SynGest Using Corncobs to Make Fertilizer


Synthetic fertilizer has become an increasingly villified product as the organic food movement grows, but one company is trying to change its image. San Francisco, California-based SynGest is using corncobs–farmer food waste–to manufacture anhydrous ammonia fuel and fertilizer.

Most nitrogen fertilizer is currently imported because of rising natural gas prices in the U.S and low prices abroad. That’s because natural gas–a fuel that helps produce ammonia, one of the basic components of nitrogen fertilizer– makes up 90% of the cost of producing the fertilizer. But SynGest’s process bypasses the need for imported natural gas. The company’s HarvestGas system converts corn cob biomass into hydrogen and carbon monoxide. The hydrogen is purified and reacts with nitrogen to make ammonia.

SynGest has already signed on to buy 75 acres of land Menlo, Iowa. The corn-filled area will be a boon to SynGest–the company plans to use 150,000 tons of locally-produced corn cobs annually to produce 50,000 tons of bio-ammonia. That’s enough to fertilize 500,000 acres of Iowa farmland.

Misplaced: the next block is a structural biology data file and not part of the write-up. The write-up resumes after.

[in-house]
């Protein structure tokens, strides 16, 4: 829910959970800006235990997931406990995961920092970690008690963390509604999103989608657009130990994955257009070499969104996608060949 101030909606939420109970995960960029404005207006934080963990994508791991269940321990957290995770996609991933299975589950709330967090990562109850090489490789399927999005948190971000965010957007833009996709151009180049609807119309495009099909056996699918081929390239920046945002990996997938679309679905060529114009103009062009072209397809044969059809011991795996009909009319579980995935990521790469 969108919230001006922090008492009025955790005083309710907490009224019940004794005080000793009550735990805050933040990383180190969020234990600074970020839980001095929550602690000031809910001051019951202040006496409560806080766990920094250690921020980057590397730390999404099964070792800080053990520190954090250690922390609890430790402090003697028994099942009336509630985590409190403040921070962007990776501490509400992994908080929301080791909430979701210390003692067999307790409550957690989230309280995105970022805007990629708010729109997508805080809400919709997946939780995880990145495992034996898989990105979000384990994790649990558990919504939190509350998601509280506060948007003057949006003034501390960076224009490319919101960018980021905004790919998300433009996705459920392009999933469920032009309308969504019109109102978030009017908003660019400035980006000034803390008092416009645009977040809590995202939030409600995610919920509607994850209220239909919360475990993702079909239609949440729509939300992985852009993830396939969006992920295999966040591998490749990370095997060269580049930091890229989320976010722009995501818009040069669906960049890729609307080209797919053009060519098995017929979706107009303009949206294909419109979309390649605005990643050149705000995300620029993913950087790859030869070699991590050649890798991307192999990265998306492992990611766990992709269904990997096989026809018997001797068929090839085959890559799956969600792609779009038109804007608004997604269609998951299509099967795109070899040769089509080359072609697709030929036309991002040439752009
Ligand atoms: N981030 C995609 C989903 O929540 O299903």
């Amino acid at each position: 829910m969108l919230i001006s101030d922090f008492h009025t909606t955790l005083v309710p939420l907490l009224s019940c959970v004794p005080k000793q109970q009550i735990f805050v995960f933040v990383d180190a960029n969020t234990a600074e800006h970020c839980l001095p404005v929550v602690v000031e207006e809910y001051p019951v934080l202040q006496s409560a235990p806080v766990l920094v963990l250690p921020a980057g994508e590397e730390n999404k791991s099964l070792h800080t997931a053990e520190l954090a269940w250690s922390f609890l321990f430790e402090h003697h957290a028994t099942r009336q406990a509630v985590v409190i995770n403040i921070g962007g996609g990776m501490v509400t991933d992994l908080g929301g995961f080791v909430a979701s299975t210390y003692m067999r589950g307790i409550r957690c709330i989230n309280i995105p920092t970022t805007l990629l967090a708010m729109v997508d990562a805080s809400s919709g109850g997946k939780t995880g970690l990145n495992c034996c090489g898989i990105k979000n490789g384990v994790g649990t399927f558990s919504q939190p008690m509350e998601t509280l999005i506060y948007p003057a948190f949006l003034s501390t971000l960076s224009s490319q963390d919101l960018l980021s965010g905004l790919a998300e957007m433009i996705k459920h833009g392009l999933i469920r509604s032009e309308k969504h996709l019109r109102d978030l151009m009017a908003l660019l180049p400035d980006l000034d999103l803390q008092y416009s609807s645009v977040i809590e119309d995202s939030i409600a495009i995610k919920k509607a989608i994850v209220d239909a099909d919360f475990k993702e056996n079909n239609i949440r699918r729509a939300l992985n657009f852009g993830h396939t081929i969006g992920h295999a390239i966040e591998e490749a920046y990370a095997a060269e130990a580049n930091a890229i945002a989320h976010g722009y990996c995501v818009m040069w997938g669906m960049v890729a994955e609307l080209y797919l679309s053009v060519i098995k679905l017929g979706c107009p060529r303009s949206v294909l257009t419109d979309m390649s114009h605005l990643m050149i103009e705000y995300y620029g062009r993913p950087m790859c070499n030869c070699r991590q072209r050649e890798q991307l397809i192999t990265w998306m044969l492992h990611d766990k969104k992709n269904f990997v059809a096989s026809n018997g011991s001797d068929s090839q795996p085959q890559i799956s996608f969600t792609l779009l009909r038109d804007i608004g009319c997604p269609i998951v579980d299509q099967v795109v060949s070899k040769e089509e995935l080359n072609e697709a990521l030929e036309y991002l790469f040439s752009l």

In an ideal world, we would all use permaculture or biodynamic methods of farming. But until we revert as a society to a more natural way of growing our food, ammonia-based fertilizers remain a reality. As Jack Oswald, chief executive of Syngest, says, “You can’t just hitch a meal the way you hitch a ride.”

[SynGest via PhysOrg]